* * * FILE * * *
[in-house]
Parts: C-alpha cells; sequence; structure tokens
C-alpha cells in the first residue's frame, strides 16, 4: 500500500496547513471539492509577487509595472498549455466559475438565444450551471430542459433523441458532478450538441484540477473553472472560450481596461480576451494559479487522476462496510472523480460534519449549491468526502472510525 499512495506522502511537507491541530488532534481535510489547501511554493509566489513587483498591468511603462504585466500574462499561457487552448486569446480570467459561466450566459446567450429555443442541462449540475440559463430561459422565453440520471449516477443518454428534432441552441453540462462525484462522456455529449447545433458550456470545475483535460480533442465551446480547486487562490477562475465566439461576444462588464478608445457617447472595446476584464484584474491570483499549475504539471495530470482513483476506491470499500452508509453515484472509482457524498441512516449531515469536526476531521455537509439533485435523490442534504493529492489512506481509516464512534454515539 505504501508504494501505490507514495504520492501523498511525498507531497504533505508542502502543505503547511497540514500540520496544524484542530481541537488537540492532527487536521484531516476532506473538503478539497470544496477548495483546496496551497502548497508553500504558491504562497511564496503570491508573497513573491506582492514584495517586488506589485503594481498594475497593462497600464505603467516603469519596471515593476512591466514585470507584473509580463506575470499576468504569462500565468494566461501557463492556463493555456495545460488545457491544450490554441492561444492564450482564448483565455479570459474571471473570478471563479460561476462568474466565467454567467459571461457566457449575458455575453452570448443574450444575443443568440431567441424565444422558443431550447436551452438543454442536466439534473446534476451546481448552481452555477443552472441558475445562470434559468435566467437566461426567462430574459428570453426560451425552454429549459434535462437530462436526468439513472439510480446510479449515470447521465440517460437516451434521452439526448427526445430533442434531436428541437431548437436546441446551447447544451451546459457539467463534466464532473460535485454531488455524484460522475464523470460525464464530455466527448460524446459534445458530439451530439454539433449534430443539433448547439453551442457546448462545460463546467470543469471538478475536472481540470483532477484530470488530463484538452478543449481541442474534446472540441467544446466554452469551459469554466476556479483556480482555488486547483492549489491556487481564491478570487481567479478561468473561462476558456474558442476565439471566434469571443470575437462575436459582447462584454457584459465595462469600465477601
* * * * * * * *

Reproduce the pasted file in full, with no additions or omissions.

[in-house]
Parts: C-alpha cells; sequence; structure tokens
C-alpha cells in the first residue's frame, strides 16, 4: 500500500496547513471539492509577487509595472498549455466559475438565444450551471430542459433523441458532478450538441484540477473553472472560450481596461480576451494559479487522476462496510472523480460534519449549491468526502472510525 499512495506522502511537507491541530488532534481535510489547501511554493509566489513587483498591468511603462504585466500574462499561457487552448486569446480570467459561466450566459446567450429555443442541462449540475440559463430561459422565453440520471449516477443518454428534432441552441453540462462525484462522456455529449447545433458550456470545475483535460480533442465551446480547486487562490477562475465566439461576444462588464478608445457617447472595446476584464484584474491570483499549475504539471495530470482513483476506491470499500452508509453515484472509482457524498441512516449531515469536526476531521455537509439533485435523490442534504493529492489512506481509516464512534454515539 505504501508504494501505490507514495504520492501523498511525498507531497504533505508542502502543505503547511497540514500540520496544524484542530481541537488537540492532527487536521484531516476532506473538503478539497470544496477548495483546496496551497502548497508553500504558491504562497511564496503570491508573497513573491506582492514584495517586488506589485503594481498594475497593462497600464505603467516603469519596471515593476512591466514585470507584473509580463506575470499576468504569462500565468494566461501557463492556463493555456495545460488545457491544450490554441492561444492564450482564448483565455479570459474571471473570478471563479460561476462568474466565467454567467459571461457566457449575458455575453452570448443574450444575443443568440431567441424565444422558443431550447436551452438543454442536466439534473446534476451546481448552481452555477443552472441558475445562470434559468435566467437566461426567462430574459428570453426560451425552454429549459434535462437530462436526468439513472439510480446510479449515470447521465440517460437516451434521452439526448427526445430533442434531436428541437431548437436546441446551447447544451451546459457539467463534466464532473460535485454531488455524484460522475464523470460525464464530455466527448460524446459534445458530439451530439454539433449534430443539433448547439453551442457546448462545460463546467470543469471538478475536472481540470483532477484530470488530463484538452478543449481541442474534446472540441467544446466554452469551459469554466476556479483556480482555488486547483492549489491556487481564491478570487481567479478561468473561462476558456474558442476565439471566434469571443470575437462575436459582447462584454457584459465595462469600465477601